The patient needs to follow up in 4 weeks to check on symptom improvement and a blood pressure check due to Seroquel. Quetiapine may cause a lowering of blood pressure when rising from a sitting or lying position, or a racing heart rate (Stahl, 2013). Another follow up check is for fasting plasma glucose, fasting lipids within three months and then annually, but earlier and more frequently if the patient has gained more than 5% of initial weight (Stahl, 2013).
Taper off Ativan to 1 mg daily for one week, 0.5 mg daily for one week then discontinue medication to prevent withdrawal symptoms. The man whose antidepressants stopped working Ativan needs to be discontinued because of its sedation effects. With added Seroquel and clonazepam on medication list, the patient does not need another sedative to the regimen. Another reason to discontinue Ativan is, can intensify cognitive slowing, cause dependence and produce changes in equilibrium that can contribute to increased risk of falls and fractures. Long-term use can lead to habituation and dependence (drug.com, 2018).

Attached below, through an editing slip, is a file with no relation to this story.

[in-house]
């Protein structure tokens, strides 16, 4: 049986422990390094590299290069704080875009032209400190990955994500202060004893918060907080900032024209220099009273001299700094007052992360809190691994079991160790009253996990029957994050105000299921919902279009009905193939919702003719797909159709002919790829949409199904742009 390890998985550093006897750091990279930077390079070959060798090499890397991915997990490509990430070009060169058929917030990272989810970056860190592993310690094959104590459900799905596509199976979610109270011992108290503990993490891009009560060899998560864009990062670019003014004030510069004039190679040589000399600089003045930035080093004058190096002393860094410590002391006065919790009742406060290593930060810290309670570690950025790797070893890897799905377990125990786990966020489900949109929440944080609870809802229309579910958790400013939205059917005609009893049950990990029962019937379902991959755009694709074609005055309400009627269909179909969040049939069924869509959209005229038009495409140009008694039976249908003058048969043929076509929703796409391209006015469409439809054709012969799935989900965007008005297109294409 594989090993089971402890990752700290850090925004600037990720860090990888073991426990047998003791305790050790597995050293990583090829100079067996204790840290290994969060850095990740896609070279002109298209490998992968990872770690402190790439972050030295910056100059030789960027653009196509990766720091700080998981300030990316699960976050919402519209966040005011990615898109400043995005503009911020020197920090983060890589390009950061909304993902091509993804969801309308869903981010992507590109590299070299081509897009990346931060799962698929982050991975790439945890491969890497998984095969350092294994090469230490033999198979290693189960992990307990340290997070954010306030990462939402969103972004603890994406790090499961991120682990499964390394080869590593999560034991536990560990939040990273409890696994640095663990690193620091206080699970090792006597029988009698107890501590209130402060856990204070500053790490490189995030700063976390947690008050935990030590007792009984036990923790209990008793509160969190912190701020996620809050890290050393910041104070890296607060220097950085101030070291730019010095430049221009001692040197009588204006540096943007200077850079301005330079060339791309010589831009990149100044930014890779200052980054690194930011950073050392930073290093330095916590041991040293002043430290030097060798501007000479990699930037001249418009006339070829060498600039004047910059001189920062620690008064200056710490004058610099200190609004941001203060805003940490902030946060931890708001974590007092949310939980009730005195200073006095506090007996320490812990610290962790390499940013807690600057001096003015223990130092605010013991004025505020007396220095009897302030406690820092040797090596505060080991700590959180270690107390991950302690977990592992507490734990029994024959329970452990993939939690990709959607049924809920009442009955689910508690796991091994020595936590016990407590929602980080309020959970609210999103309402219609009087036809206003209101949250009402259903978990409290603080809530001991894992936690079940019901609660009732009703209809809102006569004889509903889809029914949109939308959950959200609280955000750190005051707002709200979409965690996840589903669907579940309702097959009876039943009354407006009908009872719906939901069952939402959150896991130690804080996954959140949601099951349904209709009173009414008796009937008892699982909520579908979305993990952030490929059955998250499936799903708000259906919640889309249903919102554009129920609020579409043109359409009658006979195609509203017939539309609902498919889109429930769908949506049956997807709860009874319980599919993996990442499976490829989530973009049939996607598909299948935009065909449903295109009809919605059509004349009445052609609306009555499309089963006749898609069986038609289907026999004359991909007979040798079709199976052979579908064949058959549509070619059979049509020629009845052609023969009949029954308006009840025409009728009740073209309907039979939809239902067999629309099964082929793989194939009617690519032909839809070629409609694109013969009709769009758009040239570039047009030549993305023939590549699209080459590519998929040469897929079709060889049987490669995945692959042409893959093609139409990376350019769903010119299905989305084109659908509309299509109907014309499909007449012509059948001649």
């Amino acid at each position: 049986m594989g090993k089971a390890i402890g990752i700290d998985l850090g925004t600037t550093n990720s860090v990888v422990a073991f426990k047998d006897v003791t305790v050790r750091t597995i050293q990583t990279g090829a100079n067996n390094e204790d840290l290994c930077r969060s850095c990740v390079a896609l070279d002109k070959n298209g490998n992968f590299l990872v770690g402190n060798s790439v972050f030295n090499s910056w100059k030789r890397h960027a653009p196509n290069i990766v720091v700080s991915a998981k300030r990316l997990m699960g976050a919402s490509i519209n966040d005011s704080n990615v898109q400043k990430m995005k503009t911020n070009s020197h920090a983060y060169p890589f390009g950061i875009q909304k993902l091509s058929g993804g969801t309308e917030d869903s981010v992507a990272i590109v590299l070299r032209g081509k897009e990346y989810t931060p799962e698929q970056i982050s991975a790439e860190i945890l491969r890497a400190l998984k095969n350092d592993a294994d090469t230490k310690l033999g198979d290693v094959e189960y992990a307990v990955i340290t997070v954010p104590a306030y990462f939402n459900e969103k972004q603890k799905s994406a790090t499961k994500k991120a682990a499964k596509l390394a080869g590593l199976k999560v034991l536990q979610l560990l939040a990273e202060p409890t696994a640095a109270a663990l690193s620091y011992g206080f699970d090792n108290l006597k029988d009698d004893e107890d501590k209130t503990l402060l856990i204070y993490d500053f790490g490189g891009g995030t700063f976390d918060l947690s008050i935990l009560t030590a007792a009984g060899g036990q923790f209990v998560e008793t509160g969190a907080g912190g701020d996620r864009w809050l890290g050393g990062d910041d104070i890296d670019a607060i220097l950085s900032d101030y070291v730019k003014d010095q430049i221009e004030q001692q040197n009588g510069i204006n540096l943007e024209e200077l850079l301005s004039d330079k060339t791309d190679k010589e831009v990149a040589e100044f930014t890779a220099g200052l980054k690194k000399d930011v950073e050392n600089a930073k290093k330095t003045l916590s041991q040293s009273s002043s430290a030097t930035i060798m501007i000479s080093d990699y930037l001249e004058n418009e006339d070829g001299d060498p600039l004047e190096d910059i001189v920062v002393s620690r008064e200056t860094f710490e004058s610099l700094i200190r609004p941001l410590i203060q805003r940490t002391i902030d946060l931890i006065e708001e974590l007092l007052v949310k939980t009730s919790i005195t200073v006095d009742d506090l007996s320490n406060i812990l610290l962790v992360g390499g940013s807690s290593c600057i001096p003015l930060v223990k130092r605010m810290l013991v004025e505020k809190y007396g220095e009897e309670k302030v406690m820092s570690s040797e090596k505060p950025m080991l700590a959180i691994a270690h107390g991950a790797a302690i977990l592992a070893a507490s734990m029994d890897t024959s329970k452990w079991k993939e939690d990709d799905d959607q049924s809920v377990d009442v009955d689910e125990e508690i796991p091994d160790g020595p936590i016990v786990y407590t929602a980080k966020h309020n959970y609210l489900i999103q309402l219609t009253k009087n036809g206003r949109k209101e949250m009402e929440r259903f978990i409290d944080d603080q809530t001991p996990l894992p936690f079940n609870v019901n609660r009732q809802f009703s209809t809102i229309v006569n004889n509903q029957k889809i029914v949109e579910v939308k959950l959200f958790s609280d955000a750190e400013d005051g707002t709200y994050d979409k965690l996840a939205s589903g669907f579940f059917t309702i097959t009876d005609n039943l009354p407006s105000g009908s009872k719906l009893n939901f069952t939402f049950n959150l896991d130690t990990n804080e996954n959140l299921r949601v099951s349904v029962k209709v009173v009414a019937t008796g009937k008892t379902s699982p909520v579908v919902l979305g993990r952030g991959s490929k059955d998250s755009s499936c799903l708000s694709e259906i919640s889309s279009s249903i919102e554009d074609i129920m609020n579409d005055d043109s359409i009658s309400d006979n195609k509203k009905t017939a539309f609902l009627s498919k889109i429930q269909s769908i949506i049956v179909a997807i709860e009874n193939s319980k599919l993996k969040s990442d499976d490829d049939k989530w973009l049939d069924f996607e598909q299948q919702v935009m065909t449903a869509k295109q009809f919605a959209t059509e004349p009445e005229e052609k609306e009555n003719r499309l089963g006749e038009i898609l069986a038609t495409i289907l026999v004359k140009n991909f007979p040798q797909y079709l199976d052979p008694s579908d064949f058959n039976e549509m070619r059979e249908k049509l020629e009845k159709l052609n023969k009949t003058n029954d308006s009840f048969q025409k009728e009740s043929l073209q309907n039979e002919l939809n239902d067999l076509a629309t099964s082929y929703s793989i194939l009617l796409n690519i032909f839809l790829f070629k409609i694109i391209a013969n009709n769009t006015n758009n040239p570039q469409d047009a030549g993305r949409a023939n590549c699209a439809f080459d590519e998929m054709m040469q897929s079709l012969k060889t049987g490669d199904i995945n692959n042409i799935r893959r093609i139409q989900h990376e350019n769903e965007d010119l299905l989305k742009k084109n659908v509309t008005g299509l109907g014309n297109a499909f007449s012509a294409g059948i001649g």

Ethnic or regional differences can potentially contribute to differences in drug response (Yasundu, Zhang, & Huang, 2008). As a nurse practitioner, application of this information will be one factor that can contribute to the consideration of the risk-benefit ratio of drug therapy in a specific patient (Yasundu et al., 2008).
Major depression seems to be a recurrent illness that needs to be managed like any other chronic disease such as diabetes. Therefore, the patient may need to stay on an antidepressant for the rest of their life. And at the point of resistance, patients may need their medications augmented with other antidepressants.